The Science behind the Munchies
Posted by Marijuana Doctors on 02/28/2015 in Medical Marijuana Research
Why do you get hungry when you smoke pot and more importantly, why does it taste so damn good? Recent research has shed some light on this issue as they observed a cluster of neurons that might be responsible for this behavior.
The POMC Neurons
Within the hypothalamus is a cluster of neurons known as the POMC neurons. The POMC neurons tell the brain when you are full and to stop eating. When the team of researchers injected the mice with THC, they discovered that it was turning of adjacent cells that would instruct the POMC to slow down. In turn, this resulted that this region was turned on. In addition, cannabis activate a receptor inside the cluster that instructs the brain that you have eaten enough and to make endorphins.
More to the story
While there are bits and pieces of the puzzle being found, the benefits and effects of cannabis on the human body is still very unknown. The more we explore this plant the more we’ll begin to understand how cannabis interacts with the endocannabinoid system and how to use it with more precision in the future.
Cannabis activates several parts of the brain and we have cannabinoid receptors all over our body. By fully understanding how it all works together, we can begin to optimize medicine that could help with a lack of appetite due to chemotherapy or eating disorders.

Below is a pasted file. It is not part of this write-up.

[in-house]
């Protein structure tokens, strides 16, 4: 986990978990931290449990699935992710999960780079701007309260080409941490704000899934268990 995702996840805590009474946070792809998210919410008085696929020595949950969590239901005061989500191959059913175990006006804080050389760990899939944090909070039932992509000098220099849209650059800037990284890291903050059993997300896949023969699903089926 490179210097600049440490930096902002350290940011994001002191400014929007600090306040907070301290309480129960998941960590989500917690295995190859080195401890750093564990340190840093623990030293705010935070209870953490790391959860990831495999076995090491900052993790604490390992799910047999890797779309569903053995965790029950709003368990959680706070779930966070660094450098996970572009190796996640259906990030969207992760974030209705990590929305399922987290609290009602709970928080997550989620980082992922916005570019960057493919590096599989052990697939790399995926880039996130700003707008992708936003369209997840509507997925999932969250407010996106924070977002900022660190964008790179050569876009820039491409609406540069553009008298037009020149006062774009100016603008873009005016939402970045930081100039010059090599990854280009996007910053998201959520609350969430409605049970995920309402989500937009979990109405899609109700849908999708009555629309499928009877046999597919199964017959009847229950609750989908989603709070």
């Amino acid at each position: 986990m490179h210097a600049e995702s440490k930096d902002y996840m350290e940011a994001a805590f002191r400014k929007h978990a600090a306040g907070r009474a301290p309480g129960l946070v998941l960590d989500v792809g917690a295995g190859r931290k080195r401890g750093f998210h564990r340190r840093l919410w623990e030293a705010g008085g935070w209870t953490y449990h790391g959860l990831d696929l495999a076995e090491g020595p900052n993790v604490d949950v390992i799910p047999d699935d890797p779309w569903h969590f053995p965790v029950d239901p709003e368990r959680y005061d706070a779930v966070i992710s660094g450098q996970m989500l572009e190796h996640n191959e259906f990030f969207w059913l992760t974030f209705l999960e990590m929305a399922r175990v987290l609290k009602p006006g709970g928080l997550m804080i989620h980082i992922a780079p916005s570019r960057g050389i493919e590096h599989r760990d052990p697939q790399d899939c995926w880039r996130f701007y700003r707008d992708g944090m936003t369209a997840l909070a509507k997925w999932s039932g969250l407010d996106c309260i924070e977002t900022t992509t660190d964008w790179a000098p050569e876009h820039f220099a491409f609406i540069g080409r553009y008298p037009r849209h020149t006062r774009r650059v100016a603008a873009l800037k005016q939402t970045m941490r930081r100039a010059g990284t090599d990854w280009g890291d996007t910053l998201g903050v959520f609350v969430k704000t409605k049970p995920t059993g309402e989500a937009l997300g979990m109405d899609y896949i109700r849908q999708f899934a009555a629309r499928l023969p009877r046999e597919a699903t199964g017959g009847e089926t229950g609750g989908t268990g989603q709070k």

Why is cannabis research so important?
Studies as these help create a clearer picture of the role of cannabis in the hands of humanity. We have been duped into believing that cannabis is a dangerous drug that needs to be classified alongside heroin. A recent study found that alcohol is the most dangerous drug and was 114 times more dangerous than marijuana.
We all know that the only reason why cannabis is still illegal is due to the fact that there is an entire system of prohibition that depends on its illegality. As we unveil the science behind cannabis, we are ever nearing the day when cannabis will be legalized for its wide array of benefits.